Chancellor Scholz spoke on the US broadcaster CNN on Ukraine policy. A negotiated solution depends entirely on Putin, who must withdraw his troops. The Finnish army chief Kivinen emphasized that Finland must join NATO. The developments in the live blog.
Scholz: Putin has to withdraw troops
Chancellor Scholz stressed on US television that a negotiated solution would depend entirely on Russian President Vladimir Putin. Putin must understand that he will not be successful with his invasion of Ukraine and must withdraw his troops, Scholz said in an interview broadcast by CNN on Sunday after his meeting with US President Joe Biden in Washington on Friday.
In the event of Chinese arms deliveries to Russia, Scholz threatened consequences. But he was relatively optimistic that Beijing would refrain from doing so, said Scholz. When asked by CNN whether he could imagine sanctions against Beijing if it provided Moscow with arms assistance, Scholz replied: “I think there would be consequences, but we are now at a stage where we are making it clear that this should not happen and I am relatively optimistic that in that case we will be successful in our request, but we have to look at (it) and we have to be very, very careful. ” US officials recently said China could abandon its neutral stance on Russia’s war of aggression against Ukraine and start supplying Moscow with ammunition and weapons.
Finland’s army chief: Moscow only understands “hard power”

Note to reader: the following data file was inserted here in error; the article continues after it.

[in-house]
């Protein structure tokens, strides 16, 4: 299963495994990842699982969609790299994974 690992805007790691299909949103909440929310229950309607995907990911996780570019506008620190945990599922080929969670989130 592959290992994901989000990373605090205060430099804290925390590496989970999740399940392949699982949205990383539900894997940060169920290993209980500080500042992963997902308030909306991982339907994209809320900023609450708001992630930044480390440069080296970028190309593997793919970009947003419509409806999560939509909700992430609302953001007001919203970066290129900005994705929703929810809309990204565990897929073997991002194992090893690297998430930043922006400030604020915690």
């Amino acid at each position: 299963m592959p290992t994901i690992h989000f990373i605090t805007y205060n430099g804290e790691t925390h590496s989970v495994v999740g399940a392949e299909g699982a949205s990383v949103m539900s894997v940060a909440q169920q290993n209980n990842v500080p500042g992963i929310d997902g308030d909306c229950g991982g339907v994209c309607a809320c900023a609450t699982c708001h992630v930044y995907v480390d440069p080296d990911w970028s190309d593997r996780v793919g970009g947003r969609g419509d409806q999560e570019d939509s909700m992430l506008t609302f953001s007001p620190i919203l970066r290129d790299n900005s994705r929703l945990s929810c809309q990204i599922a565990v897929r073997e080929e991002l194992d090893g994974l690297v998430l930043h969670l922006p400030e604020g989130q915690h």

In view of Russia’s war of aggression in Ukraine, Finland’s army chief Timo Kivinen sees a need for his neutral country to join NATO. “We don’t want to threaten anyone,” the general told ZDF’s “heute journal,” but with NATO there is more potential for deterrence. “Russia obviously only understands hard power.” Finland shares a 1300 km border with Russia. Like Sweden, Finland also wants to become a member of NATO after decades of rejection because of the Ukraine war. The final decision on admission is still pending. “In our history we have had several wars with Russia, the Soviet Union. We all know here: our neighbor is a strong power. And we have to be ready to defend our country,” Kivinen continued. “In the 1990s we too had a discussion about whether we should dismantle our national defenses like most countries in Europe, but we were smart enough not to do that and it’s paying off now.”
Sunday’s live blog to read
Defense Minister Pistorius travels to Lithuania for military-political talks and meets Bundeswehr soldiers stationed there. Heavy fighting continues to rage around Bakhmut. The developments from Sunday to read.